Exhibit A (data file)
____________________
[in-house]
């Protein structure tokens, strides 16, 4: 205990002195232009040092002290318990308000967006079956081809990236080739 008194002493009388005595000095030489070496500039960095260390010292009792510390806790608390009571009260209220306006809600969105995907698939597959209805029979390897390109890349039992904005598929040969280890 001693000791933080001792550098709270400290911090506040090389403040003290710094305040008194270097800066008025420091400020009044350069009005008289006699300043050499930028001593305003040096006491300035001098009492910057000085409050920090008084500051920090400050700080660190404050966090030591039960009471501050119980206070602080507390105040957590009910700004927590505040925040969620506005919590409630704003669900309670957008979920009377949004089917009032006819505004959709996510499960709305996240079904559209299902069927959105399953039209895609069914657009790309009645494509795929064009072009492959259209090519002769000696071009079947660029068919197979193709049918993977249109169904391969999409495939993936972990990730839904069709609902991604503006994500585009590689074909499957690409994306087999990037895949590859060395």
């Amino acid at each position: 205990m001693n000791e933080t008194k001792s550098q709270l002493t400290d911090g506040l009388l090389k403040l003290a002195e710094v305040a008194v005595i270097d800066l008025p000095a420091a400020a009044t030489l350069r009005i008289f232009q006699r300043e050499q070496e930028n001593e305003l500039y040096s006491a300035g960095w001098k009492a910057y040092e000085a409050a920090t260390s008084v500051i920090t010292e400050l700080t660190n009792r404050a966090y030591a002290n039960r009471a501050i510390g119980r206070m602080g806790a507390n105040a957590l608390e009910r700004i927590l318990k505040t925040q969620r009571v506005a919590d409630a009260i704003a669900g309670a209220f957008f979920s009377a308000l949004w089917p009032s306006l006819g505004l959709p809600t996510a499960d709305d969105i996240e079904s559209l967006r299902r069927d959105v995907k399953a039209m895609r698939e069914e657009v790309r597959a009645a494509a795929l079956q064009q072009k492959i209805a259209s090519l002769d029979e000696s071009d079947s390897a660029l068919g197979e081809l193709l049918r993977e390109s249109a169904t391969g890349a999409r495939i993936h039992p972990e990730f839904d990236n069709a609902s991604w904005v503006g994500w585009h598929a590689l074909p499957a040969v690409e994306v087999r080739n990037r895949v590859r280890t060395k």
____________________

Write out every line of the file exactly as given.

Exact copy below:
[in-house]
């Protein structure tokens, strides 16, 4: 205990002195232009040092002290318990308000967006079956081809990236080739 008194002493009388005595000095030489070496500039960095260390010292009792510390806790608390009571009260209220306006809600969105995907698939597959209805029979390897390109890349039992904005598929040969280890 001693000791933080001792550098709270400290911090506040090389403040003290710094305040008194270097800066008025420091400020009044350069009005008289006699300043050499930028001593305003040096006491300035001098009492910057000085409050920090008084500051920090400050700080660190404050966090030591039960009471501050119980206070602080507390105040957590009910700004927590505040925040969620506005919590409630704003669900309670957008979920009377949004089917009032006819505004959709996510499960709305996240079904559209299902069927959105399953039209895609069914657009790309009645494509795929064009072009492959259209090519002769000696071009079947660029068919197979193709049918993977249109169904391969999409495939993936972990990730839904069709609902991604503006994500585009590689074909499957690409994306087999990037895949590859060395």
């Amino acid at each position: 205990m001693n000791e933080t008194k001792s550098q709270l002493t400290d911090g506040l009388l090389k403040l003290a002195e710094v305040a008194v005595i270097d800066l008025p000095a420091a400020a009044t030489l350069r009005i008289f232009q006699r300043e050499q070496e930028n001593e305003l500039y040096s006491a300035g960095w001098k009492a910057y040092e000085a409050a920090t260390s008084v500051i920090t010292e400050l700080t660190n009792r404050a966090y030591a002290n039960r009471a501050i510390g119980r206070m602080g806790a507390n105040a957590l608390e009910r700004i927590l318990k505040t925040q969620r009571v506005a919590d409630a009260i704003a669900g309670a209220f957008f979920s009377a308000l949004w089917p009032s306006l006819g505004l959709p809600t996510a499960d709305d969105i996240e079904s559209l967006r299902r069927d959105v995907k399953a039209m895609r698939e069914e657009v790309r597959a009645a494509a795929l079956q064009q072009k492959i209805a259209s090519l002769d029979e000696s071009d079947s390897a660029l068919g197979e081809l193709l049918r993977e390109s249109a169904t391969g890349a999409r495939i993936h039992p972990e990730f839904d990236n069709a609902s991604w904005v503006g994500w585009h598929a590689l074909p499957a040969v690409e994306v087999r080739n990037r895949v590859r280890t060395k």